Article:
Joseph Bouet in the Durham Criminal Court (c.1825-1856): Picturing Nineteenth Century Courtroom Actors. Part 1: Lines of Enquiry

Helen Rutherford*, Clare Sandford-Couch

*Corresponding author for this work

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Abstract

Between c.1825–1856, a French-born artist, Joseph Bouet, made approximately sixty pencil sketches of legal actors in the courtroom at Durham; including images of judges, lawyers, and defendants. Legal imagery from this period in North East England is rare and our research (presented in two parts) is the first detailed analysis of these sketches by legal scholars. This article introduces our preliminary analysis of Bouet’s sketches. We explore potential theoretical approaches and demonstrate that the images show the law in practice in a specific nineteenth century context. The value of our analysis is in revealing what the images tell us about legal institutions, the people who worked within them and the ‘objects/subjects’ of the law. The study makes an important contribution to socio-legal scholarship in demonstrating the value of such images as an underused source in legal historical research. The sketches are also the subject of a second article, Part 2 which presents three detailed case studies. The articles can be read as separate and independent pieces, but each benefit from being read in conjunction with the other.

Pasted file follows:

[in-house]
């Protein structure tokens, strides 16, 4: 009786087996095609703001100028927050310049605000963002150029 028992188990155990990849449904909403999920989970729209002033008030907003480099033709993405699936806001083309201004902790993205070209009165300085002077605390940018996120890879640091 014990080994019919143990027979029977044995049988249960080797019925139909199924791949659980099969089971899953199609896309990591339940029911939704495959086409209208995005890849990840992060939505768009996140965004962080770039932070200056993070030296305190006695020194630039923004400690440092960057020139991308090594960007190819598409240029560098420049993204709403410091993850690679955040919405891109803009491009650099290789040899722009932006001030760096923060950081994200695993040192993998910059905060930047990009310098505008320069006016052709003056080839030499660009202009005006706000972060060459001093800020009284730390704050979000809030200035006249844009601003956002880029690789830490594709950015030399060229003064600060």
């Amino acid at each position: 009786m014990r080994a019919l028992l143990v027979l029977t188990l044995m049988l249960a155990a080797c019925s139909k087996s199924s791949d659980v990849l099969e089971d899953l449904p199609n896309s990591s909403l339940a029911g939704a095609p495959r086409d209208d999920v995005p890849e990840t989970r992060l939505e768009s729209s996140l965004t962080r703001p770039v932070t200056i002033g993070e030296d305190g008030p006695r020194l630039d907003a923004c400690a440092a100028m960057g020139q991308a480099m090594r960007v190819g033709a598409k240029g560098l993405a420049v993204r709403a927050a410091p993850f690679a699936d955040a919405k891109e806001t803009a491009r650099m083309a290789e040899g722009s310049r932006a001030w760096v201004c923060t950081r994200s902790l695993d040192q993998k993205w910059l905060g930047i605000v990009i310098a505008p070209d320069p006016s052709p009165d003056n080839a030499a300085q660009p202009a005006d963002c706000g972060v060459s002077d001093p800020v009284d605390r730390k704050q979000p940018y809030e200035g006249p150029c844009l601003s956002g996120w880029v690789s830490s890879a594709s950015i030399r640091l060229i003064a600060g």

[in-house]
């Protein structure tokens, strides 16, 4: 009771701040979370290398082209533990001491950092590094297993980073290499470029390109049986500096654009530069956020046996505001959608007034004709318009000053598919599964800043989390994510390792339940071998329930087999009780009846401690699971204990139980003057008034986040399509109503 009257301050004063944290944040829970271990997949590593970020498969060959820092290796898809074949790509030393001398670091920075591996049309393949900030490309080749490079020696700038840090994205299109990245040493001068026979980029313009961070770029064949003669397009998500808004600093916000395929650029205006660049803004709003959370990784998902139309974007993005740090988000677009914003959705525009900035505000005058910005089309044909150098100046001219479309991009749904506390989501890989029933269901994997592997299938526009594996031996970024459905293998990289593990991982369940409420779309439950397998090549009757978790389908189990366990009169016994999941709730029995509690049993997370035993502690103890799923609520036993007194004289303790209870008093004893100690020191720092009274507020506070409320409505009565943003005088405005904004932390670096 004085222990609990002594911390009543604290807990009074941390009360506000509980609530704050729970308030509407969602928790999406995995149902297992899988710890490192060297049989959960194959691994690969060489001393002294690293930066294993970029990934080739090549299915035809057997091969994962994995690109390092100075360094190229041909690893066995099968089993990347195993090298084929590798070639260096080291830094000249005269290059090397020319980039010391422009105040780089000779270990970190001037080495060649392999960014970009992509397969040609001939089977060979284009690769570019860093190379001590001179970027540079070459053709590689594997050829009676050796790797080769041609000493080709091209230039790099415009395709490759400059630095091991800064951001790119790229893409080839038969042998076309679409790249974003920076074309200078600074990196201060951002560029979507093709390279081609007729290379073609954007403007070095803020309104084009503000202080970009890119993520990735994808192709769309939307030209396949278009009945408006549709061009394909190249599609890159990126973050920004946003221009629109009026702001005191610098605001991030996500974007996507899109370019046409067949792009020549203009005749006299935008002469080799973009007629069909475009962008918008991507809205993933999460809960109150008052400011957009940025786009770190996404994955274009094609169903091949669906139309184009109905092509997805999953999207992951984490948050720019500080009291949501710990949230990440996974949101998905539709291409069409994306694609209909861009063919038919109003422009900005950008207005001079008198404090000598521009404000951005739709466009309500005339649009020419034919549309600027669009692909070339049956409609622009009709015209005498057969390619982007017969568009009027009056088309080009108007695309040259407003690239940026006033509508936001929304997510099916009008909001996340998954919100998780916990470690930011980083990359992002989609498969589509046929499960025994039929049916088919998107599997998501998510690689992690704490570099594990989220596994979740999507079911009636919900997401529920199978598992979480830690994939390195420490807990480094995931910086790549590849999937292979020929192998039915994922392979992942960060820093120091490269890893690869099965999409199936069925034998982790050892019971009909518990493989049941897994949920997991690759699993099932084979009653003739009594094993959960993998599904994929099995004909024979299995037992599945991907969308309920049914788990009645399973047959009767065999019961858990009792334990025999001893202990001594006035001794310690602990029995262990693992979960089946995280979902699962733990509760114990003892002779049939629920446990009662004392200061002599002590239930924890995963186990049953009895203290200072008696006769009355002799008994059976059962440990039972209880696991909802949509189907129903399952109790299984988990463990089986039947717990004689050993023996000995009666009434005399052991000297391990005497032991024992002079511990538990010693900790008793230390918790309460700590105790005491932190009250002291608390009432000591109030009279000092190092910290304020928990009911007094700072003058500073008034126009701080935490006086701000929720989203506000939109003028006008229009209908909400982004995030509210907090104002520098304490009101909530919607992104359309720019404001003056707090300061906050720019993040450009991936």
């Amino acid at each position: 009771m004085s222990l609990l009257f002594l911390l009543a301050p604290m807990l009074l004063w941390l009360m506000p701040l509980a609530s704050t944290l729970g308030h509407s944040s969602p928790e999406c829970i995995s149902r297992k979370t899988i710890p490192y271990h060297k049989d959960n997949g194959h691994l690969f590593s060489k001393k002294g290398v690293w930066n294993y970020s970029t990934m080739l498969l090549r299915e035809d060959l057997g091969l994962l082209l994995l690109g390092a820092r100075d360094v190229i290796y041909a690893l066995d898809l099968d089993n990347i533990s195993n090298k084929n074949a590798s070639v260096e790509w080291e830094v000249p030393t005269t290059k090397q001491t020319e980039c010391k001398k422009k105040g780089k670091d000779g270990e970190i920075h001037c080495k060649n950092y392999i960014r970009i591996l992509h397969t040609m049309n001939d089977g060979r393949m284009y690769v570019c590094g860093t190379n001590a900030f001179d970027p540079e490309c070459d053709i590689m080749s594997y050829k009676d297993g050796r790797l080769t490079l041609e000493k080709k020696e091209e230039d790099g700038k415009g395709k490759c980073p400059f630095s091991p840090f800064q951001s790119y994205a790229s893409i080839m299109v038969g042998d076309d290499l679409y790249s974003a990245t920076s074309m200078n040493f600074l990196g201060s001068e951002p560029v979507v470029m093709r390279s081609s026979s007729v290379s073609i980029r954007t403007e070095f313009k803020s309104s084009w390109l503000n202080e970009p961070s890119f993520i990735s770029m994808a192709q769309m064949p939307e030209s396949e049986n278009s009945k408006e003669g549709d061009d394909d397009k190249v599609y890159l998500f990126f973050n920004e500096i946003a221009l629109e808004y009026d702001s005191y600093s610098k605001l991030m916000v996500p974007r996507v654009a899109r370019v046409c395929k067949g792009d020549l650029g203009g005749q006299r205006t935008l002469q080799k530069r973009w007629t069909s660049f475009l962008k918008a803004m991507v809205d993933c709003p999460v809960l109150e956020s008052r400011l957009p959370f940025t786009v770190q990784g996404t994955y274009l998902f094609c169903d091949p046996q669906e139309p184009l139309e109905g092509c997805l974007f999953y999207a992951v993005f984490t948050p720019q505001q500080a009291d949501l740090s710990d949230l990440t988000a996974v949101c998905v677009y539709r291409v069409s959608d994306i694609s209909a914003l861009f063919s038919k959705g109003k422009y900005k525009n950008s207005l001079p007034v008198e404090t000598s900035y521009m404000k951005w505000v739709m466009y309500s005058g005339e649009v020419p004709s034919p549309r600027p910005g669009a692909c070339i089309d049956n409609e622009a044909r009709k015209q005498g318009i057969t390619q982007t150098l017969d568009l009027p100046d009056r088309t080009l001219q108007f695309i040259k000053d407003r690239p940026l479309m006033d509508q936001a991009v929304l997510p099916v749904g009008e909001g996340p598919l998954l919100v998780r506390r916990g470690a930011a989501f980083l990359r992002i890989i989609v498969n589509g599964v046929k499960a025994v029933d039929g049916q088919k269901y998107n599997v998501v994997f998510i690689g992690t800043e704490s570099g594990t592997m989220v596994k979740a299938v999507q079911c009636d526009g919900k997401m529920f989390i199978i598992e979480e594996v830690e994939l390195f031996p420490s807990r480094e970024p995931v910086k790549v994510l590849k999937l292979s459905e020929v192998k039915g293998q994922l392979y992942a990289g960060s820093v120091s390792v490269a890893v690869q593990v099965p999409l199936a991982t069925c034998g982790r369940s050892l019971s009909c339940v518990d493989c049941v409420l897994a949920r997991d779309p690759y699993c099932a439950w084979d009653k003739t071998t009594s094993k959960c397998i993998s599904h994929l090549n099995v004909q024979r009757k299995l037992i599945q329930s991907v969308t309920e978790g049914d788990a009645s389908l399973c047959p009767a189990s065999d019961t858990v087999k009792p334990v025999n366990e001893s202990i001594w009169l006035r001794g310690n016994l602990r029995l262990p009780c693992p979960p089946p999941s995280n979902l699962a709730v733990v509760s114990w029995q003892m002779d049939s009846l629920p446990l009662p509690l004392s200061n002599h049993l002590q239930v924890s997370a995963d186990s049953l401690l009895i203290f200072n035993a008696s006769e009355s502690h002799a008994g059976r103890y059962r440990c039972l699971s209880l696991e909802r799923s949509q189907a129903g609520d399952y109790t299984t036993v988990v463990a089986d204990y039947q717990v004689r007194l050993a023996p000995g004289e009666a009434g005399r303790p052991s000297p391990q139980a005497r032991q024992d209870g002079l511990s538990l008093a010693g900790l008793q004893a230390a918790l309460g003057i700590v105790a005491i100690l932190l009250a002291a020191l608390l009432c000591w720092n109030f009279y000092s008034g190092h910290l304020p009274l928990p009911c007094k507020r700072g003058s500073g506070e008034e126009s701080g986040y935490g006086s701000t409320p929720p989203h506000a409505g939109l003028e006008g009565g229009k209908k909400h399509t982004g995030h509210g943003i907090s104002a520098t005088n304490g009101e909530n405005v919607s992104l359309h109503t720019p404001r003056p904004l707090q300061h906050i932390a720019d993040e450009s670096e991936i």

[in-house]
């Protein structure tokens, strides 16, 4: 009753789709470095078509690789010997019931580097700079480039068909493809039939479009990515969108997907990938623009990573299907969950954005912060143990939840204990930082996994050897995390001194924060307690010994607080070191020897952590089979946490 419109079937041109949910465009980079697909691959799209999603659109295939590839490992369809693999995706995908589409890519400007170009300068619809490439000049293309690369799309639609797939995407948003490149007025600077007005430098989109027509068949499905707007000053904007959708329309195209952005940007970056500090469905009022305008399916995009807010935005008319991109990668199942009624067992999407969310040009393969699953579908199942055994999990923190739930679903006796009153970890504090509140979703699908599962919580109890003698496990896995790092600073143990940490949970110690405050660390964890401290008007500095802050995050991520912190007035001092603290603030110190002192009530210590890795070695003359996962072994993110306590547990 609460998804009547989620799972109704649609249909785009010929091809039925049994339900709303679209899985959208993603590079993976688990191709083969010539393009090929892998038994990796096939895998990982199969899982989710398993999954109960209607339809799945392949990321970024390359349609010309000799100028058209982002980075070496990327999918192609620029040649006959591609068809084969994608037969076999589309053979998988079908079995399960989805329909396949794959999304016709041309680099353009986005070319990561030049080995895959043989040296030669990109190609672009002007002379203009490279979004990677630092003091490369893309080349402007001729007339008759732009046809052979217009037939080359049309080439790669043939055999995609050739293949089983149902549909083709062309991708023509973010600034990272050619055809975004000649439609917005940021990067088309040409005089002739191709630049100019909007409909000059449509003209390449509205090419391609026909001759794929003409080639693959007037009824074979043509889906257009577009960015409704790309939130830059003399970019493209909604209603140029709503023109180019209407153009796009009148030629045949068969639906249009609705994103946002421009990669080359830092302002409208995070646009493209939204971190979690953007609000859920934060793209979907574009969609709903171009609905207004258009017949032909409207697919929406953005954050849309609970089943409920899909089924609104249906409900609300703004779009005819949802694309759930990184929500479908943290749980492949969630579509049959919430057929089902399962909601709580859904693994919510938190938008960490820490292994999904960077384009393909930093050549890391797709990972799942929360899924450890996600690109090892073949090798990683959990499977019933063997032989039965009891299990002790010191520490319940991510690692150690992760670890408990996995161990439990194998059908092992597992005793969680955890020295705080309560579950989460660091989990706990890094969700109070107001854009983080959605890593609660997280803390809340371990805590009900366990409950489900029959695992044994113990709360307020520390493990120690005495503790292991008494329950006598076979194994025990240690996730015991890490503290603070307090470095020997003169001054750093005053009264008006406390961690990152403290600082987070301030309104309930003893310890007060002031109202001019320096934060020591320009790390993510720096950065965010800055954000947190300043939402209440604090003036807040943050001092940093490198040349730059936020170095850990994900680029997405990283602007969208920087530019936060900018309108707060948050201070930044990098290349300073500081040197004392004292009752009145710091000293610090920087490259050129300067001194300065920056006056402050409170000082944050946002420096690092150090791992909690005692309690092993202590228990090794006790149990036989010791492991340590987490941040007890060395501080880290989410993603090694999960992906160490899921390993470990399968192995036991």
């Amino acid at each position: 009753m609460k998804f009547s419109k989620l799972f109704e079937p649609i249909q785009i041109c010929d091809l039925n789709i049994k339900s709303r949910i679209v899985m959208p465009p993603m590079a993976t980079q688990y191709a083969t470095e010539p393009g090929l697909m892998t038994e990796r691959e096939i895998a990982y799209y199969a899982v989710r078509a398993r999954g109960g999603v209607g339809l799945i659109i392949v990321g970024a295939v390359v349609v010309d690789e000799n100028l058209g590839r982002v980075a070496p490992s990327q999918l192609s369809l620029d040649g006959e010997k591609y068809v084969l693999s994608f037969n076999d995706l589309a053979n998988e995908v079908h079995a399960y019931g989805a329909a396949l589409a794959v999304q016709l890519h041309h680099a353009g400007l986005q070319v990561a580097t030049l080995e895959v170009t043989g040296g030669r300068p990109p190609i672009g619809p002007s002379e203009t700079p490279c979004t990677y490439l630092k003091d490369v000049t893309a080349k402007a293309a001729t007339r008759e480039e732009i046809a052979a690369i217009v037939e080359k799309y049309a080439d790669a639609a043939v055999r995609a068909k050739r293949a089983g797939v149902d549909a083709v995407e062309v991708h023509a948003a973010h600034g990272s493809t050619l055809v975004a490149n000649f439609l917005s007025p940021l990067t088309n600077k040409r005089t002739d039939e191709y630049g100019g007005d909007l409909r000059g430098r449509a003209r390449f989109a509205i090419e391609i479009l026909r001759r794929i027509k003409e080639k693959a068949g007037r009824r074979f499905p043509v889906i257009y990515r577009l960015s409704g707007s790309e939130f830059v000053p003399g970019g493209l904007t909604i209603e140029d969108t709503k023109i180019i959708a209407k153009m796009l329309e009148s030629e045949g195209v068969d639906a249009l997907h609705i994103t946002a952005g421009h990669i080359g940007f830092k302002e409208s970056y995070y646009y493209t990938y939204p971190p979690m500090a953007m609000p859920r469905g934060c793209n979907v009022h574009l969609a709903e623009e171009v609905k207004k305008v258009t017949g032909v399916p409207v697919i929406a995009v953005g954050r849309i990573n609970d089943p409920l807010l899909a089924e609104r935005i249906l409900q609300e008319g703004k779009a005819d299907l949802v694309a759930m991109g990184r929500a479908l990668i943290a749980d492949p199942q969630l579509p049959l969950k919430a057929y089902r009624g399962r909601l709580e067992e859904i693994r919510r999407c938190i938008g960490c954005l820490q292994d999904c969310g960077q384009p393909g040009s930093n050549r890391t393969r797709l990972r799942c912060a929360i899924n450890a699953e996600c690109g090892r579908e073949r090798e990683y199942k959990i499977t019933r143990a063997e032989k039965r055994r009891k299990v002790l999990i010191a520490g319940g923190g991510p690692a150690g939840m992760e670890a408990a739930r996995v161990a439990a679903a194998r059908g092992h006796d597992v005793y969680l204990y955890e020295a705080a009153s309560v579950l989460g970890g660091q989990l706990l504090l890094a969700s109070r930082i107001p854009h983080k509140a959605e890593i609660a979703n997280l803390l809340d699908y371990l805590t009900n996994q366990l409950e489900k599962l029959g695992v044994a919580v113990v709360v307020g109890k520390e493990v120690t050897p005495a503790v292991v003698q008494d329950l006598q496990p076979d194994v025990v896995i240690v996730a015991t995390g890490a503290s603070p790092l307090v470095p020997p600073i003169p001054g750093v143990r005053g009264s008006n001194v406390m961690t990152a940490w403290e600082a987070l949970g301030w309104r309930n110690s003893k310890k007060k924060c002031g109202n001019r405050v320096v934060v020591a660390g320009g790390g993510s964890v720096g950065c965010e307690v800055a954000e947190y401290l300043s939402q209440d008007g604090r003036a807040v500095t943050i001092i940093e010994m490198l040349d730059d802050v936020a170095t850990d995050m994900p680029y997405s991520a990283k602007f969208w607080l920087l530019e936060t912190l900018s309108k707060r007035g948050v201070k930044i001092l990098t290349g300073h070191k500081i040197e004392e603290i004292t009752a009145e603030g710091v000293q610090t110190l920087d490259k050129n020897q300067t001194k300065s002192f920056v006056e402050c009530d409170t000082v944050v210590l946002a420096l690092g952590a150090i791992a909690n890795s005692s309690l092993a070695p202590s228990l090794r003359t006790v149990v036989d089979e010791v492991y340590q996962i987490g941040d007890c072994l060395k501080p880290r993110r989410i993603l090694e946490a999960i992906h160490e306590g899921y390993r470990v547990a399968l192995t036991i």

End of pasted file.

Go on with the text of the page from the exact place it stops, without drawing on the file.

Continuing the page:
Original languageEnglish
Pages (from-to)228-253
Number of pages26
JournalLaw and Humanities
Volume17
Issue number2
Early online date26 Jun 2023
DOIs
Publication statusPublished - 3 Jul 2023

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